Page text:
“Seriously--I don’t need that.”
The nurse tapped air out of the syringe.
“It’s for your own good.” She turned to face him. “Just settle down, now.”
Warwick tried to move, but the creature had pinned his arms at his sides. Its snout was inches from his nose, its hind legs on his thighs. “She injects me, you die.”
He stared into the creatures’ deep green eyes. He flinched at the sting of the needle. “Goodbye,” he said to the creature as it faded and its weight lifted. Looking down at his chest moments before the drug took him, he smiled. Everything was as it should be. He had 72 more hours before the creature tried to return. He worried that it was not enough time to strengthen the seal. All he could do was hope it was.
Take a small but decent-sized American city and slaughter its entire population, over the course of a year. (Well, don’t, actually.) If a hostile country did that to one of our cities, we’d probably give them the Hiroshima treatment.
Yet, that’s how many people alcohol kills in different methods—cirrhosis, other diseases, drunk drivers (62 victims a day from that alone!), accidents, fights, mayhem—every year. It out-kills every other drug we’ve come up with, except possibly for tobacco, while we lock up nonviolent marijuana users by the thousands. And as a society, we let it slide. The legality, prevalence and perceived ‘normality’ of alcohol—and its enormous lobby and tax income--makes it seem ‘not so bad’.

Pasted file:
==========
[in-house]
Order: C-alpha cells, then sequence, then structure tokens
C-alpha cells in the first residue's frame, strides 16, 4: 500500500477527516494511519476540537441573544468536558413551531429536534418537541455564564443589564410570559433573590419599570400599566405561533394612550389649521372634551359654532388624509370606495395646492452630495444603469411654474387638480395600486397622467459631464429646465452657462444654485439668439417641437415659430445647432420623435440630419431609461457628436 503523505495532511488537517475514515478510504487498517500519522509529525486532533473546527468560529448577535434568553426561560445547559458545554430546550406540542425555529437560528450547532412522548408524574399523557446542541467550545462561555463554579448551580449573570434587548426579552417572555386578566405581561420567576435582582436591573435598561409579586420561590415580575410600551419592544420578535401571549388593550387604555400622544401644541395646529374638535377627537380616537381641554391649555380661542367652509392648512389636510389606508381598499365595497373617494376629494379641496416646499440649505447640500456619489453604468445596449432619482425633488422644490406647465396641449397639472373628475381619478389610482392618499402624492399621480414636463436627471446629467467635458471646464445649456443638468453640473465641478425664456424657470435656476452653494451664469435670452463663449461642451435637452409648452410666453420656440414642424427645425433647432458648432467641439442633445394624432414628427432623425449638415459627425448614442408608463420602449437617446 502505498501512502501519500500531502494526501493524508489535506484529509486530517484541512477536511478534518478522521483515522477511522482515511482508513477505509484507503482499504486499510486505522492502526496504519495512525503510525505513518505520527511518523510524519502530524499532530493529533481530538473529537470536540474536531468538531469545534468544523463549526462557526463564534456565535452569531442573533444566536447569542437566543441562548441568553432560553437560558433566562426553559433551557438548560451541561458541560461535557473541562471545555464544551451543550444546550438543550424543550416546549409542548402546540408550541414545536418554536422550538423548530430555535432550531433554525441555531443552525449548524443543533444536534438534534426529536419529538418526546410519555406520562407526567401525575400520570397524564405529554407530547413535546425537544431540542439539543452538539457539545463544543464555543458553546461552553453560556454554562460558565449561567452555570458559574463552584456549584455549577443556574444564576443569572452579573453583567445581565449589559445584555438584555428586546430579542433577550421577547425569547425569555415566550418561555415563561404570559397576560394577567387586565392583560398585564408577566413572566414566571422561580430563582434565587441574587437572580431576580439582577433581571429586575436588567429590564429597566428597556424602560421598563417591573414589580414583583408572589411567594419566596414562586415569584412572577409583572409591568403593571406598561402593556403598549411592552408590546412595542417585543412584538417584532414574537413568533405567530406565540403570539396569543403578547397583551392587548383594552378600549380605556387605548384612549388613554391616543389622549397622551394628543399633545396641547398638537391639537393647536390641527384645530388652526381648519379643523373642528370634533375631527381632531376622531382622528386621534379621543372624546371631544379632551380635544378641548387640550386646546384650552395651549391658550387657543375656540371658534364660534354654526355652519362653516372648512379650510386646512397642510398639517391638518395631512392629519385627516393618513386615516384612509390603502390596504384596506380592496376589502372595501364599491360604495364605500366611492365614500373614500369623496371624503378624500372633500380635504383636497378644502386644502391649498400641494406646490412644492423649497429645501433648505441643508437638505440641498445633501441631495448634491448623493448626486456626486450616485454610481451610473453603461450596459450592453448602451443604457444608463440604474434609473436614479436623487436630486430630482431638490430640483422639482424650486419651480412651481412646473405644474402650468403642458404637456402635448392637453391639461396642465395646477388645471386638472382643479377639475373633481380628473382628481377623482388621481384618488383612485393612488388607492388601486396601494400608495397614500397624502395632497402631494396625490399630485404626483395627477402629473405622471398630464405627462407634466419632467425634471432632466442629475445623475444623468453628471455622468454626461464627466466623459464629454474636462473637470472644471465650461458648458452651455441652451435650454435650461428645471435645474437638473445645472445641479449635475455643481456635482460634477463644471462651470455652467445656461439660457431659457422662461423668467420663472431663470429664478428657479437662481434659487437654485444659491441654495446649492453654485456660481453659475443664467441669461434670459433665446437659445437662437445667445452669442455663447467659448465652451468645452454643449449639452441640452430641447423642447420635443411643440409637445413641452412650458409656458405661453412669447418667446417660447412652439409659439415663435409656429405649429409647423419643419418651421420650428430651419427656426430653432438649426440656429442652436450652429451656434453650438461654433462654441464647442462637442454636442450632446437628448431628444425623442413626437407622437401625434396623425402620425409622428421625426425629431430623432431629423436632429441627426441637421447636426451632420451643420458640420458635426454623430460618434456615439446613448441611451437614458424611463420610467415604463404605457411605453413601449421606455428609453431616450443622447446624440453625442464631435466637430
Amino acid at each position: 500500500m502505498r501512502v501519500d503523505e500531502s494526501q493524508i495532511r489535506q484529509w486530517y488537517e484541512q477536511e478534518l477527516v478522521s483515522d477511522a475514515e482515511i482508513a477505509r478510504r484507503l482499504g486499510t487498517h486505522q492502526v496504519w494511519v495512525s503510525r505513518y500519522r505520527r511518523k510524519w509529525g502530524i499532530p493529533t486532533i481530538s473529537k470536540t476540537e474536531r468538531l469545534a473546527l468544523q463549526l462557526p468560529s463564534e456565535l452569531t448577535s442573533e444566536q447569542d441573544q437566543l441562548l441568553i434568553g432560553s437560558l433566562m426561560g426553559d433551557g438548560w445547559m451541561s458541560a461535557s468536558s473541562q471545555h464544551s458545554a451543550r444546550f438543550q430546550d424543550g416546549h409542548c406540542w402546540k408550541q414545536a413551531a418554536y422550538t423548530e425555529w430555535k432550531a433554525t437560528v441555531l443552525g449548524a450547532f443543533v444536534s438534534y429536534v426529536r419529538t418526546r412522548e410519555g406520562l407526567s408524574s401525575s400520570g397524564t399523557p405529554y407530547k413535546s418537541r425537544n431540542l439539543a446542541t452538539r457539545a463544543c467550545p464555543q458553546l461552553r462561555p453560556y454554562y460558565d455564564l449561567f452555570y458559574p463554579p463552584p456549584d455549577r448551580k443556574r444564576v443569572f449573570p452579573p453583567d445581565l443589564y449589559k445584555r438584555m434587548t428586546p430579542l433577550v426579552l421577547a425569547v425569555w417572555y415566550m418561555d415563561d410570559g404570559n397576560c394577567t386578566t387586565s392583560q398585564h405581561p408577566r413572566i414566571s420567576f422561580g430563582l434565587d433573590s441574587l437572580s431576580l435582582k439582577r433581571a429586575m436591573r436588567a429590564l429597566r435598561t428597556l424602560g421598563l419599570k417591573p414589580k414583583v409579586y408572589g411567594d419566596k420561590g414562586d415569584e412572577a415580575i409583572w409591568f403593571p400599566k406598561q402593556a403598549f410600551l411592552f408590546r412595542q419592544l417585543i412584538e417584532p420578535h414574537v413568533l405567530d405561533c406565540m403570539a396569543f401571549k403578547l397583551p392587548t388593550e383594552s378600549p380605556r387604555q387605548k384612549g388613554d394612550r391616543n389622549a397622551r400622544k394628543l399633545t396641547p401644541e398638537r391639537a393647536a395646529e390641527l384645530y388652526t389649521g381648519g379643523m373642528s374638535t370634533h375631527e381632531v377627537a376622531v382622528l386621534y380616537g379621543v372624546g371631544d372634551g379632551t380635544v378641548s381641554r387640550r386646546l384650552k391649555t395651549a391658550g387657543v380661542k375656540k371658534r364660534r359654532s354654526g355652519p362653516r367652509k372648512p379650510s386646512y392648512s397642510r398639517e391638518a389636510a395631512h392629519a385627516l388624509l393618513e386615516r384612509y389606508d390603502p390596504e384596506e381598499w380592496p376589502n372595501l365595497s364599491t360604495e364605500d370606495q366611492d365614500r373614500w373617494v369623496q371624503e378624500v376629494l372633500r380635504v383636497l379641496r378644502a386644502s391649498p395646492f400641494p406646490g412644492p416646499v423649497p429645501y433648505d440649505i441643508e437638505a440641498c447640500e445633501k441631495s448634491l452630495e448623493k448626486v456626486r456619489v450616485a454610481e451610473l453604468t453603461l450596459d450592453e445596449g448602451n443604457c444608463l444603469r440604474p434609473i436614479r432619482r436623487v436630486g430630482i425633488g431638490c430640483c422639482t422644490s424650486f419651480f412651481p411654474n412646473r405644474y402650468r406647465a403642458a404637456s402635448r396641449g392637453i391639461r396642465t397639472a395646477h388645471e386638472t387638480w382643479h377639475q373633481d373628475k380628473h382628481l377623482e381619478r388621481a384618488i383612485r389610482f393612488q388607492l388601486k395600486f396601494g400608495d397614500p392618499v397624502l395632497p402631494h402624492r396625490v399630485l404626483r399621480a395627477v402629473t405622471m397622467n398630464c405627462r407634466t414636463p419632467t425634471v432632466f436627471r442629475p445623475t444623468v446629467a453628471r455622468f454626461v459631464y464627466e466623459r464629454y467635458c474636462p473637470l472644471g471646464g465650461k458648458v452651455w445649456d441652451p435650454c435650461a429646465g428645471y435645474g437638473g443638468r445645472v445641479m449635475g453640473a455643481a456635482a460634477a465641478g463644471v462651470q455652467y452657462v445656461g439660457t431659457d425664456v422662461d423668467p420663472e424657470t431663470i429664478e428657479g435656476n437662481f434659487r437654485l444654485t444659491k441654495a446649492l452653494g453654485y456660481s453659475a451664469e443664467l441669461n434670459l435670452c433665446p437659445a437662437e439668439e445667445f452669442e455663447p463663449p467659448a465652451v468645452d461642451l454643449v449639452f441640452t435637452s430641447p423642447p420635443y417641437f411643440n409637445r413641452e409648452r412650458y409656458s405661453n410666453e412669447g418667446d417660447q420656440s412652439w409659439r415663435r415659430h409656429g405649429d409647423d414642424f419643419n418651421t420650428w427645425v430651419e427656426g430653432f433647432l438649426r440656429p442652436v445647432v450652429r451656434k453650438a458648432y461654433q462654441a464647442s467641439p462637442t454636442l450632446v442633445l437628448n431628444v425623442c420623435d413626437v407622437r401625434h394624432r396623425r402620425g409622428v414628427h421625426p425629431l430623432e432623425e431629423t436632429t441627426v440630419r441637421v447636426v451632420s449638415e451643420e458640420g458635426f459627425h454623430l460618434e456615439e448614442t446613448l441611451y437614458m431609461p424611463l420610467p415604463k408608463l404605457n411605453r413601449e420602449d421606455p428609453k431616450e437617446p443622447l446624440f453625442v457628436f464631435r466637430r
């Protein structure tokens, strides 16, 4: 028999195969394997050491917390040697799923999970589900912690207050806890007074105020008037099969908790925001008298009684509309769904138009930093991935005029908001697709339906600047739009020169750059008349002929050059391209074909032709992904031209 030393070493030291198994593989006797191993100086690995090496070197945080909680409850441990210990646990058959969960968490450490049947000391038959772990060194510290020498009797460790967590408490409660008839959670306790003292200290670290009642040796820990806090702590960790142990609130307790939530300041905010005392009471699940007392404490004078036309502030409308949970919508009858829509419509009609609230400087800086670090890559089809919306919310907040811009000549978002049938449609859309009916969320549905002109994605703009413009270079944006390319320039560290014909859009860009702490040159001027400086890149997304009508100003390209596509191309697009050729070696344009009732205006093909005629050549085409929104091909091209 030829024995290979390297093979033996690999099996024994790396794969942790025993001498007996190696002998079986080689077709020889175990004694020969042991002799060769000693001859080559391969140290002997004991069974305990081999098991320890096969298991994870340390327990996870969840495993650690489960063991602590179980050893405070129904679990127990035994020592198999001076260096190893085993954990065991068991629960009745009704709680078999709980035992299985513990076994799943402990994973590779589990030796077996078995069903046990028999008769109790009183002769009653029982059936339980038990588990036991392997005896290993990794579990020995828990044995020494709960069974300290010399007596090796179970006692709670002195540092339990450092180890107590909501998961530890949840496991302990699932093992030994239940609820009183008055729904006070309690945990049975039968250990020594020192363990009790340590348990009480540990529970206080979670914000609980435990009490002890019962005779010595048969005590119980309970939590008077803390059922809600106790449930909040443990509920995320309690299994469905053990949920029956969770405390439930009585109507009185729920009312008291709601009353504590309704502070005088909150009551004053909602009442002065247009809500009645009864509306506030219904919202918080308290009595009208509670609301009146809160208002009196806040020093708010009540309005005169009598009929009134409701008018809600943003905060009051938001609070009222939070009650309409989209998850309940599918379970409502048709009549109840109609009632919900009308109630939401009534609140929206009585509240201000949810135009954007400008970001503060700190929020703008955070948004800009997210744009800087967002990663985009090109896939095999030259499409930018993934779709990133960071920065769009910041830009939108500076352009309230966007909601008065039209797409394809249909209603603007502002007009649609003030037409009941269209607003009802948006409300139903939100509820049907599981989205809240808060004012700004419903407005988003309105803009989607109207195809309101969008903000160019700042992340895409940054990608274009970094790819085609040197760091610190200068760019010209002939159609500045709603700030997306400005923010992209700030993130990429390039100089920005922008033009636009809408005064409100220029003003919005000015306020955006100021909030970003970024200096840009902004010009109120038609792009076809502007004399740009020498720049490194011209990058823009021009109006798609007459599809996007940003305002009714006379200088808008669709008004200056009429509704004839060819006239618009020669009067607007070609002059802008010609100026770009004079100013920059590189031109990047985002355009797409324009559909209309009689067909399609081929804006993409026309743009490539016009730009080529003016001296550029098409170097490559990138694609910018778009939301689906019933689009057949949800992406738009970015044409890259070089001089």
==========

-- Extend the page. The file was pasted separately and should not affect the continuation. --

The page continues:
In fact, if you were to give alcohol a human voice, it might just say so.
SHOWDOWN WITH DEACON BLUES
At 11:40 AM, Deacon Blues was almost finished redecorating the room. The framed EASY DOES IT and DON’T SWEAT THE SMALL STUFF placards were still there, along with the huge posters describing the Twelve Steps and Twelve Traditions, but he’d added some real eye-catchers.
A Corona poster had been added. A hot model in a bikini posed with a bottle of the beer, but her beautiful face had been cut out of the picture. Other poster-girls for Coors Light and Smirnoff Ice posed on other walls, equally headless. Magazine ads for Captain Morgan’s Rum, Southern Comfort and Jack Daniels were taped up at eye level here and there as well. They were all very commonplace images, but very incongruous for a chapter of Alcoholics Anonymous. And if Rick didn’t arrive soon, Deacon Blues would have to take down all his work before the next meeting started. “Where are you, Tusgrin?” He growled under his breath to the empty room.